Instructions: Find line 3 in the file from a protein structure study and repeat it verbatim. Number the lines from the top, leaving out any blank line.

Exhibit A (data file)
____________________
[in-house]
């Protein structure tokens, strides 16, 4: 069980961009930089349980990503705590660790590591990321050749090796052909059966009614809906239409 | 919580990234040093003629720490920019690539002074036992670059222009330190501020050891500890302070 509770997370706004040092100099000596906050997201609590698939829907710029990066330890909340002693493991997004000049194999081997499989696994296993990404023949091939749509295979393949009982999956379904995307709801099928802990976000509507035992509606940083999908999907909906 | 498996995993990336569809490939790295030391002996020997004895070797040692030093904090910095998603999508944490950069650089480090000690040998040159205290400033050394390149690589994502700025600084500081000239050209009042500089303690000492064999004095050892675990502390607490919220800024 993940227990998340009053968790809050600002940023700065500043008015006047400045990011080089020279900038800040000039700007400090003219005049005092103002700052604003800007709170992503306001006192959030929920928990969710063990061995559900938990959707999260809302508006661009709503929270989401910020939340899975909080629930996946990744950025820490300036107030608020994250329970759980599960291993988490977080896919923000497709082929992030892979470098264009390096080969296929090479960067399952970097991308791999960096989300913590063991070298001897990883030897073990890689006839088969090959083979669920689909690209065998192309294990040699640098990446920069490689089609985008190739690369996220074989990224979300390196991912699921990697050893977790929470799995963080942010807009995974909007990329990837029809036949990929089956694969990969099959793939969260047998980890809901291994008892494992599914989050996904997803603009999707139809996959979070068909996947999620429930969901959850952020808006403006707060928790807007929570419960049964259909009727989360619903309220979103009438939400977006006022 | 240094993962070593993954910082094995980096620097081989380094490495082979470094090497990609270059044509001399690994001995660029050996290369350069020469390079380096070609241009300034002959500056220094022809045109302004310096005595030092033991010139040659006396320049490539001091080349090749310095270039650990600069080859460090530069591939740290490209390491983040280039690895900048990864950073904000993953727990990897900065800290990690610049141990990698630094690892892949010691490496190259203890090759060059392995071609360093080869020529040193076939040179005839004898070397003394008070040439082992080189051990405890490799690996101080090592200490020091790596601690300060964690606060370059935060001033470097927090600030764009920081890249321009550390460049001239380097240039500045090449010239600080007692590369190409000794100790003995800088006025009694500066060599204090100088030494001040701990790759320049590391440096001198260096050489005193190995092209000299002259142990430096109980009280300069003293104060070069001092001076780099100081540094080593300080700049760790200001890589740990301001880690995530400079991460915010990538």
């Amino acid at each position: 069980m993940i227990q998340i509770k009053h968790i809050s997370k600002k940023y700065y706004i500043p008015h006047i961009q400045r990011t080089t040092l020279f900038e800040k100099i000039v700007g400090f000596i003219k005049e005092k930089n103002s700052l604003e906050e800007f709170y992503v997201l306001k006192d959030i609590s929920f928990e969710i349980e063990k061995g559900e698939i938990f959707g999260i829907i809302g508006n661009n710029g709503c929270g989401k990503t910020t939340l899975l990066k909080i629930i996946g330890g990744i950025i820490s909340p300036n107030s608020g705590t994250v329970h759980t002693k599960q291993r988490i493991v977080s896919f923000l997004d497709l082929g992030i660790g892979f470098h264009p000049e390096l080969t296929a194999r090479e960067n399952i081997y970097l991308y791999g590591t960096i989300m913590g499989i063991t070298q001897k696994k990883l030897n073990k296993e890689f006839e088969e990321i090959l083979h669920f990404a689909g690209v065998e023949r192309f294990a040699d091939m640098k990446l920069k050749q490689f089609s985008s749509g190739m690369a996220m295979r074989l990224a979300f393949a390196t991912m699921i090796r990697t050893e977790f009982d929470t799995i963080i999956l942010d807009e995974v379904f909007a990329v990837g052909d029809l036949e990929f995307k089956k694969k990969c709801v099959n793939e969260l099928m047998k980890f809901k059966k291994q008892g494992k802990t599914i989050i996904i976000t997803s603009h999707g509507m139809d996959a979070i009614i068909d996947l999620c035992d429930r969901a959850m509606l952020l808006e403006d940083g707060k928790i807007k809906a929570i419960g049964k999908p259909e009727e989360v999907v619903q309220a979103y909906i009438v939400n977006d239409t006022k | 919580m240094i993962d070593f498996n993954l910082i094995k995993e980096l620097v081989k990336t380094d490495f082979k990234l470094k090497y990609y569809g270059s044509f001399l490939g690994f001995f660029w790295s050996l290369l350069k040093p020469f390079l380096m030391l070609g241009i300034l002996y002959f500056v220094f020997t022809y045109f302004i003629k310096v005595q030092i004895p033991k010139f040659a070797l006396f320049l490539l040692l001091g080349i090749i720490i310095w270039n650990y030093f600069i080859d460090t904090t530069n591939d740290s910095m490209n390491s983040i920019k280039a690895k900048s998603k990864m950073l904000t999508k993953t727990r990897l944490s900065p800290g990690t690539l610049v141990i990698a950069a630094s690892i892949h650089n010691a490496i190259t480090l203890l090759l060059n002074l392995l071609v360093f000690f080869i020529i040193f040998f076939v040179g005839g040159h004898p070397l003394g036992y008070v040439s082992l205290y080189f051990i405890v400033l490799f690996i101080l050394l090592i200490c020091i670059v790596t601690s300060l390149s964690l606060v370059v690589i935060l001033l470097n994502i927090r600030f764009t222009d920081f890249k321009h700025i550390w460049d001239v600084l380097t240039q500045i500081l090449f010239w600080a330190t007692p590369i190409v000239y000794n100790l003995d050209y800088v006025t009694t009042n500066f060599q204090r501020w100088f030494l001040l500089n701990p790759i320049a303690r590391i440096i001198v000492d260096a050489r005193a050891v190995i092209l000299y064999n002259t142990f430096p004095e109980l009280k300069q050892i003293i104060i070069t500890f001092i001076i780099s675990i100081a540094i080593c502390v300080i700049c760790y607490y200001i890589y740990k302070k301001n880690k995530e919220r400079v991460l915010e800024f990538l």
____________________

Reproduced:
């Amino acid at each position: 069980m993940i227990q998340i509770k009053h968790i809050s997370k600002k940023y700065y706004i500043p008015h006047i961009q400045r990011t080089t040092l020279f900038e800040k100099i000039v700007g400090f000596i003219k005049e005092k930089n103002s700052l604003e906050e800007f709170y992503v997201l306001k006192d959030i609590s929920f928990e969710i349980e063990k061995g559900e698939i938990f959707g999260i829907i809302g508006n661009n710029g709503c929270g989401k990503t910020t939340l899975l990066k909080i629930i996946g330890g990744i950025i820490s909340p300036n107030s608020g705590t994250v329970h759980t002693k599960q291993r988490i493991v977080s896919f923000l997004d497709l082929g992030i660790g892979f470098h264009p000049e390096l080969t296929a194999r090479e960067n399952i081997y970097l991308y791999g590591t960096i989300m913590g499989i063991t070298q001897k696994k990883l030897n073990k296993e890689f006839e088969e990321i090959l083979h669920f990404a689909g690209v065998e023949r192309f294990a040699d091939m640098k990446l920069k050749q490689f089609s985008s749509g190739m690369a996220m295979r074989l990224a979300f393949a390196t991912m699921i090796r990697t050893e977790f009982d929470t799995i963080i999956l942010d807009e995974v379904f909007a990329v990837g052909d029809l036949e990929f995307k089956k694969k990969c709801v099959n793939e969260l099928m047998k980890f809901k059966k291994q008892g494992k802990t599914i989050i996904i976000t997803s603009h999707g509507m139809d996959a979070i009614i068909d996947l999620c035992d429930r969901a959850m509606l952020l808006e403006d940083g707060k928790i807007k809906a929570i419960g049964k999908p259909e009727e989360v999907v619903q309220a979103y909906i009438v939400n977006d239409t006022k | 919580m240094i993962d070593f498996n993954l910082i094995k995993e980096l620097v081989k990336t380094d490495f082979k990234l470094k090497y990609y569809g270059s044509f001399l490939g690994f001995f660029w790295s050996l290369l350069k040093p020469f390079l380096m030391l070609g241009i300034l002996y002959f500056v220094f020997t022809y045109f302004i003629k310096v005595q030092i004895p033991k010139f040659a070797l006396f320049l490539l040692l001091g080349i090749i720490i310095w270039n650990y030093f600069i080859d460090t904090t530069n591939d740290s910095m490209n390491s983040i920019k280039a690895k900048s998603k990864m950073l904000t999508k993953t727990r990897l944490s900065p800290g990690t690539l610049v141990i990698a950069a630094s690892i892949h650089n010691a490496i190259t480090l203890l090759l060059n002074l392995l071609v360093f000690f080869i020529i040193f040998f076939v040179g005839g040159h004898p070397l003394g036992y008070v040439s082992l205290y080189f051990i405890v400033l490799f690996i101080l050394l090592i200490c020091i670059v790596t601690s300060l390149s964690l606060v370059v690589i935060l001033l470097n994502i927090r600030f764009t222009d920081f890249k321009h700025i550390w460049d001239v600084l380097t240039q500045i500081l090449f010239w600080a330190t007692p590369i190409v000239y000794n100790l003995d050209y800088v006025t009694t009042n500066f060599q204090r501020w100088f030494l001040l500089n701990p790759i320049a303690r590391i440096i001198v000492d260096a050489r005193a050891v190995i092209l000299y064999n002259t142990f430096p004095e109980l009280k300069q050892i003293i104060i070069t500890f001092i001076i780099s675990i100081a540094i080593c502390v300080i700049c760790y607490y200001i890589y740990k302070k301001n880690k995530e919220r400079v991460l915010e800024f990538l």